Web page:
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People of the U: Dr. Nina Washington

Published on Thursday, May 7, 2015

By: Dustin Barnes

Published in News Stories on May 07, 2015

Long before she graduated with a medical degree from the University of Mississippi Medical Center, Dr. Nina Washington already was familiar with the hallways of the Medical Center. 

Growing up with lupus meant Washington was a regular fixture at Batson Children's Hospital to see Dr. Linda Ray, a pediatric rheumatologist. Yet when she entered medical school, she was convinced she wanted to be an obstetrician/gynecologist. 

"That didn't work out so well," she said. "But then I fell in love with pediatrics. The more I learned about my own personal disease, the more the field of rheumatology became more interesting to me. I felt because of the personal experience I had, I would be able to put myself in my patient's position. 

"I guess it's pretty divine how I got involved." 

After UMMC, Washington finished her pediatric residency at the University of Chicago Comer Children's Hospital and then a fellowship at the Lucile Packard Children's Hospital of Stanford University. And in August, 2013, she returned home to become the second pediatric rheumatologist on UMMC's staff - working alongside her former physician, Ray. 

Washington said she returned because she knew she could serve a need in Mississippi, one that many other states also are facing. 

"The need is everywhere," she said. "I think the need hasn't been serviced as well simply because of the lack of access to a trained pediatric rheumatologist."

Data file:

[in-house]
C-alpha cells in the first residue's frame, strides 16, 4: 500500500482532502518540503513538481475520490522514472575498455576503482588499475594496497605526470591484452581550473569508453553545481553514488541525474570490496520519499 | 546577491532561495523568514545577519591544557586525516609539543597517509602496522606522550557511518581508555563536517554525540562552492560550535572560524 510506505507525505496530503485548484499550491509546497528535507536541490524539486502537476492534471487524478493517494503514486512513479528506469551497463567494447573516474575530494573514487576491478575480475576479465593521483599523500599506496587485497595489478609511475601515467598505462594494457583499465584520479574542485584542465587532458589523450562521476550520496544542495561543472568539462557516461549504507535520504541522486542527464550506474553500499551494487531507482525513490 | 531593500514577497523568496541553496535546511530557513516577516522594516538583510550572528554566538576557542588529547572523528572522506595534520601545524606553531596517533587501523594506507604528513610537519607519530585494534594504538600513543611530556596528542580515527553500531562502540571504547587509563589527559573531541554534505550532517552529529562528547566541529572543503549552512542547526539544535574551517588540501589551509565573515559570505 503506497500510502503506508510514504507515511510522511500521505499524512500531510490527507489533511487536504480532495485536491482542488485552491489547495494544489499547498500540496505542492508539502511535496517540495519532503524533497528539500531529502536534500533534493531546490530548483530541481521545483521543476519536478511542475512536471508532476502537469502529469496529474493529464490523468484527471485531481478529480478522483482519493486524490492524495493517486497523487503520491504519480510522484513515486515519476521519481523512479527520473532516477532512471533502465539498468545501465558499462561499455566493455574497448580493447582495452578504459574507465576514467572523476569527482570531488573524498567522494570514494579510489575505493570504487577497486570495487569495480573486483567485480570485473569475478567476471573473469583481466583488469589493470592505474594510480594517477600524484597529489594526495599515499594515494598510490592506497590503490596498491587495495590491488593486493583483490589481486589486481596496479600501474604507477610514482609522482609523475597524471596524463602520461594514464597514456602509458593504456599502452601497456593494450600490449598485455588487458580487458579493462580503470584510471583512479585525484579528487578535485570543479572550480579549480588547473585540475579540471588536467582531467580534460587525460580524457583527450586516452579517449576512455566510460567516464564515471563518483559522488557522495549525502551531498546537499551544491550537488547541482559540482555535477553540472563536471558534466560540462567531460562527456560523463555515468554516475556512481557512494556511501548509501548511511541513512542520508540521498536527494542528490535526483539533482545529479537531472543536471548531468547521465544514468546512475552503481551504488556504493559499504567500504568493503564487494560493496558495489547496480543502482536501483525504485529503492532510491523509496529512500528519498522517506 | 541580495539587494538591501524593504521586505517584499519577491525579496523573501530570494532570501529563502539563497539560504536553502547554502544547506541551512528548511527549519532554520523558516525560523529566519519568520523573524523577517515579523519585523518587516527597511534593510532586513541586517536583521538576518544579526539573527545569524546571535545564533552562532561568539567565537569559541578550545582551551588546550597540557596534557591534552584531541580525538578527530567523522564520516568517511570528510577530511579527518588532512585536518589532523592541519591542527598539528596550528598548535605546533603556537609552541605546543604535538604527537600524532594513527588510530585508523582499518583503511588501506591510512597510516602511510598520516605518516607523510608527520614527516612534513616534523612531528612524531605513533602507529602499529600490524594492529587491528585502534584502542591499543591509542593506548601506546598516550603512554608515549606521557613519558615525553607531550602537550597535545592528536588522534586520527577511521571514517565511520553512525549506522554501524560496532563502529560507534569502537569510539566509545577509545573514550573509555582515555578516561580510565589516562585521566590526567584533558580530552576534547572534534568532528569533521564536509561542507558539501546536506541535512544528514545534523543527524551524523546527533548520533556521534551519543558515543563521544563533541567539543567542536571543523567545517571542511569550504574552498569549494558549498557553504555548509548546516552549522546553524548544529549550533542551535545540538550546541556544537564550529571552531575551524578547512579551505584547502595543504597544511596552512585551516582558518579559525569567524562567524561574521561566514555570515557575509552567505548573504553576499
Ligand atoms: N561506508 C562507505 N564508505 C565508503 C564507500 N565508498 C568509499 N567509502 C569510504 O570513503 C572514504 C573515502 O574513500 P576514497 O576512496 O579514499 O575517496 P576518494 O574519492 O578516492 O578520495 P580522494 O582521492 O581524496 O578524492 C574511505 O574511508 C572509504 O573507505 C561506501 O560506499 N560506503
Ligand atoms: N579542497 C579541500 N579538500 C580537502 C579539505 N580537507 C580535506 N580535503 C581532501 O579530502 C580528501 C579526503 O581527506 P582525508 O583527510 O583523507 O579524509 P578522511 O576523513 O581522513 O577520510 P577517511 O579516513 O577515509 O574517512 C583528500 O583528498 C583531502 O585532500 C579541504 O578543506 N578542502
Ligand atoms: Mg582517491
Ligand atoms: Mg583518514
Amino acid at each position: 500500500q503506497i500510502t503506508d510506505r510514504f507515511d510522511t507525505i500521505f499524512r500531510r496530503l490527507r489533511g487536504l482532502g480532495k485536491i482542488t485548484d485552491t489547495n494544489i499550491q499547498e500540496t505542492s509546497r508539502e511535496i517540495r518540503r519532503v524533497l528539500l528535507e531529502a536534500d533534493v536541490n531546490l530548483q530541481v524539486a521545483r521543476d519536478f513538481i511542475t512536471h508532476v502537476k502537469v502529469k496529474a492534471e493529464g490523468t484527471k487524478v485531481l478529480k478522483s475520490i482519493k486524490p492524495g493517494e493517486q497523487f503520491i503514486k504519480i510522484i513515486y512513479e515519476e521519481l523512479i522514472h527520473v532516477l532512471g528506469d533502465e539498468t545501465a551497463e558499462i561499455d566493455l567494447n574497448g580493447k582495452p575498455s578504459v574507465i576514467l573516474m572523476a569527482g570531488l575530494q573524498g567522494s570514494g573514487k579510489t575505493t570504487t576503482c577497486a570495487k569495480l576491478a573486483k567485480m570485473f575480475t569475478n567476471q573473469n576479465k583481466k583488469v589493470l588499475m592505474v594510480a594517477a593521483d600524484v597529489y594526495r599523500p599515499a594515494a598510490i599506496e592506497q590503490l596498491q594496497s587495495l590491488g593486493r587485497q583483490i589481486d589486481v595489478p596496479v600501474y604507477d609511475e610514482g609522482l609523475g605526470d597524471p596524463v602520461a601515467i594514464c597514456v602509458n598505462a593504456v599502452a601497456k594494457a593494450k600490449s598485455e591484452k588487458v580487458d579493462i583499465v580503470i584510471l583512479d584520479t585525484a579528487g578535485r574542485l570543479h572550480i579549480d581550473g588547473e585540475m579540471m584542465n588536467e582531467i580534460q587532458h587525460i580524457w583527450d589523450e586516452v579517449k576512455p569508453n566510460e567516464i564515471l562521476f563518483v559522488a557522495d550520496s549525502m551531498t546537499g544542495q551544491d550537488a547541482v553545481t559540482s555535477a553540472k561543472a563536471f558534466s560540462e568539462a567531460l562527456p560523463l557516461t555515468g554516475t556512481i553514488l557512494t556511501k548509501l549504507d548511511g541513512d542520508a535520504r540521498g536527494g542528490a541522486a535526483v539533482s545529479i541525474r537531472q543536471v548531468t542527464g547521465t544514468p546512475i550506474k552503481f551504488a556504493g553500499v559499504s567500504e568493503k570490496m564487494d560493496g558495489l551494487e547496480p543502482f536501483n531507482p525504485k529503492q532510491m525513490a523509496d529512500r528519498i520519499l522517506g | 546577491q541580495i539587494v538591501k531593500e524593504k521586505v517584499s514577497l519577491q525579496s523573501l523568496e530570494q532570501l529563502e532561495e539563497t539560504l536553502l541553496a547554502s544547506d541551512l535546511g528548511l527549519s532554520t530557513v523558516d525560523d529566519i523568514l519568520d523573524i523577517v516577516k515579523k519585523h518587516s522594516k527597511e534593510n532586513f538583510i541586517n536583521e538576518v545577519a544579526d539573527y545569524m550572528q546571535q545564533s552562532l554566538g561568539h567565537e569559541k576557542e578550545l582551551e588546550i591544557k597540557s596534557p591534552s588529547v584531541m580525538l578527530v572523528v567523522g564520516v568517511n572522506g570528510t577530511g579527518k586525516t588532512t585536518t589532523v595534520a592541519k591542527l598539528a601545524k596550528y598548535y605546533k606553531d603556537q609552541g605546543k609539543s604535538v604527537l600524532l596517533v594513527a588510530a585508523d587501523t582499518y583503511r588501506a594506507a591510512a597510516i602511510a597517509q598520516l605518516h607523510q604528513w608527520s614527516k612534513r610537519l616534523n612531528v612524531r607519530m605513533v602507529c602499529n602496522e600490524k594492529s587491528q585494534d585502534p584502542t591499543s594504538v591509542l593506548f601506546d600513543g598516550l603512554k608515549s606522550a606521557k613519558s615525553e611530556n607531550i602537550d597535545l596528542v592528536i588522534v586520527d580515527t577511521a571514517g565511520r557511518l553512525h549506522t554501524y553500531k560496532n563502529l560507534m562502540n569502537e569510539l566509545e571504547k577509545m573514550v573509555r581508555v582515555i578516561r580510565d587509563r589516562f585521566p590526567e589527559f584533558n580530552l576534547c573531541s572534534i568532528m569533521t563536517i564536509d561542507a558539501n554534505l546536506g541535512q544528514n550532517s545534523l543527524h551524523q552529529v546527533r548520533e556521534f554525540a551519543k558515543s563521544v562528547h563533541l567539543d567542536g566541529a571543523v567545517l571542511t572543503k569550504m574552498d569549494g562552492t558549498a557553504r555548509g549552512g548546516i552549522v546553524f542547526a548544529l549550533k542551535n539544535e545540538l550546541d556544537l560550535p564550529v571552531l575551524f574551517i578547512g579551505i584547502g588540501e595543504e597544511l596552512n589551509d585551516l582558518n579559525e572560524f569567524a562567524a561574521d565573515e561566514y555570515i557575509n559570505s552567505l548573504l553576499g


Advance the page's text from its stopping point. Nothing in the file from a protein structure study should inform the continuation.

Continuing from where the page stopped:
The specialty of her field also means it's not one easily recognized to the average resident, but families with children who have these specific issues understand all too well the importance. 

"We take care of children with arthritis, with connective tissue diseases such as lupus. We take care of children who have inflammation of their blood vessels like vasculitis, or those who have inflammation in their eyes - uveitis," said Washington. "I would say we're a sub-speciality pediatrician, because the illnesses we tend to treat involve the whole body." 

A native of Jackson, Washington said it's a privilege to work at the hospital where she received help.

"I often try to remind myself when the hours are getting long and the consults start piling in, it's a privilege to be able to have received the training that I have and the knowledge that I've learned about this field and to be able to use that to make my patients' lives better," she said. "It's so rewarding when you have a child who comes in and they're limping. And then three months later, they're not limping any more. It's an honor, I would say."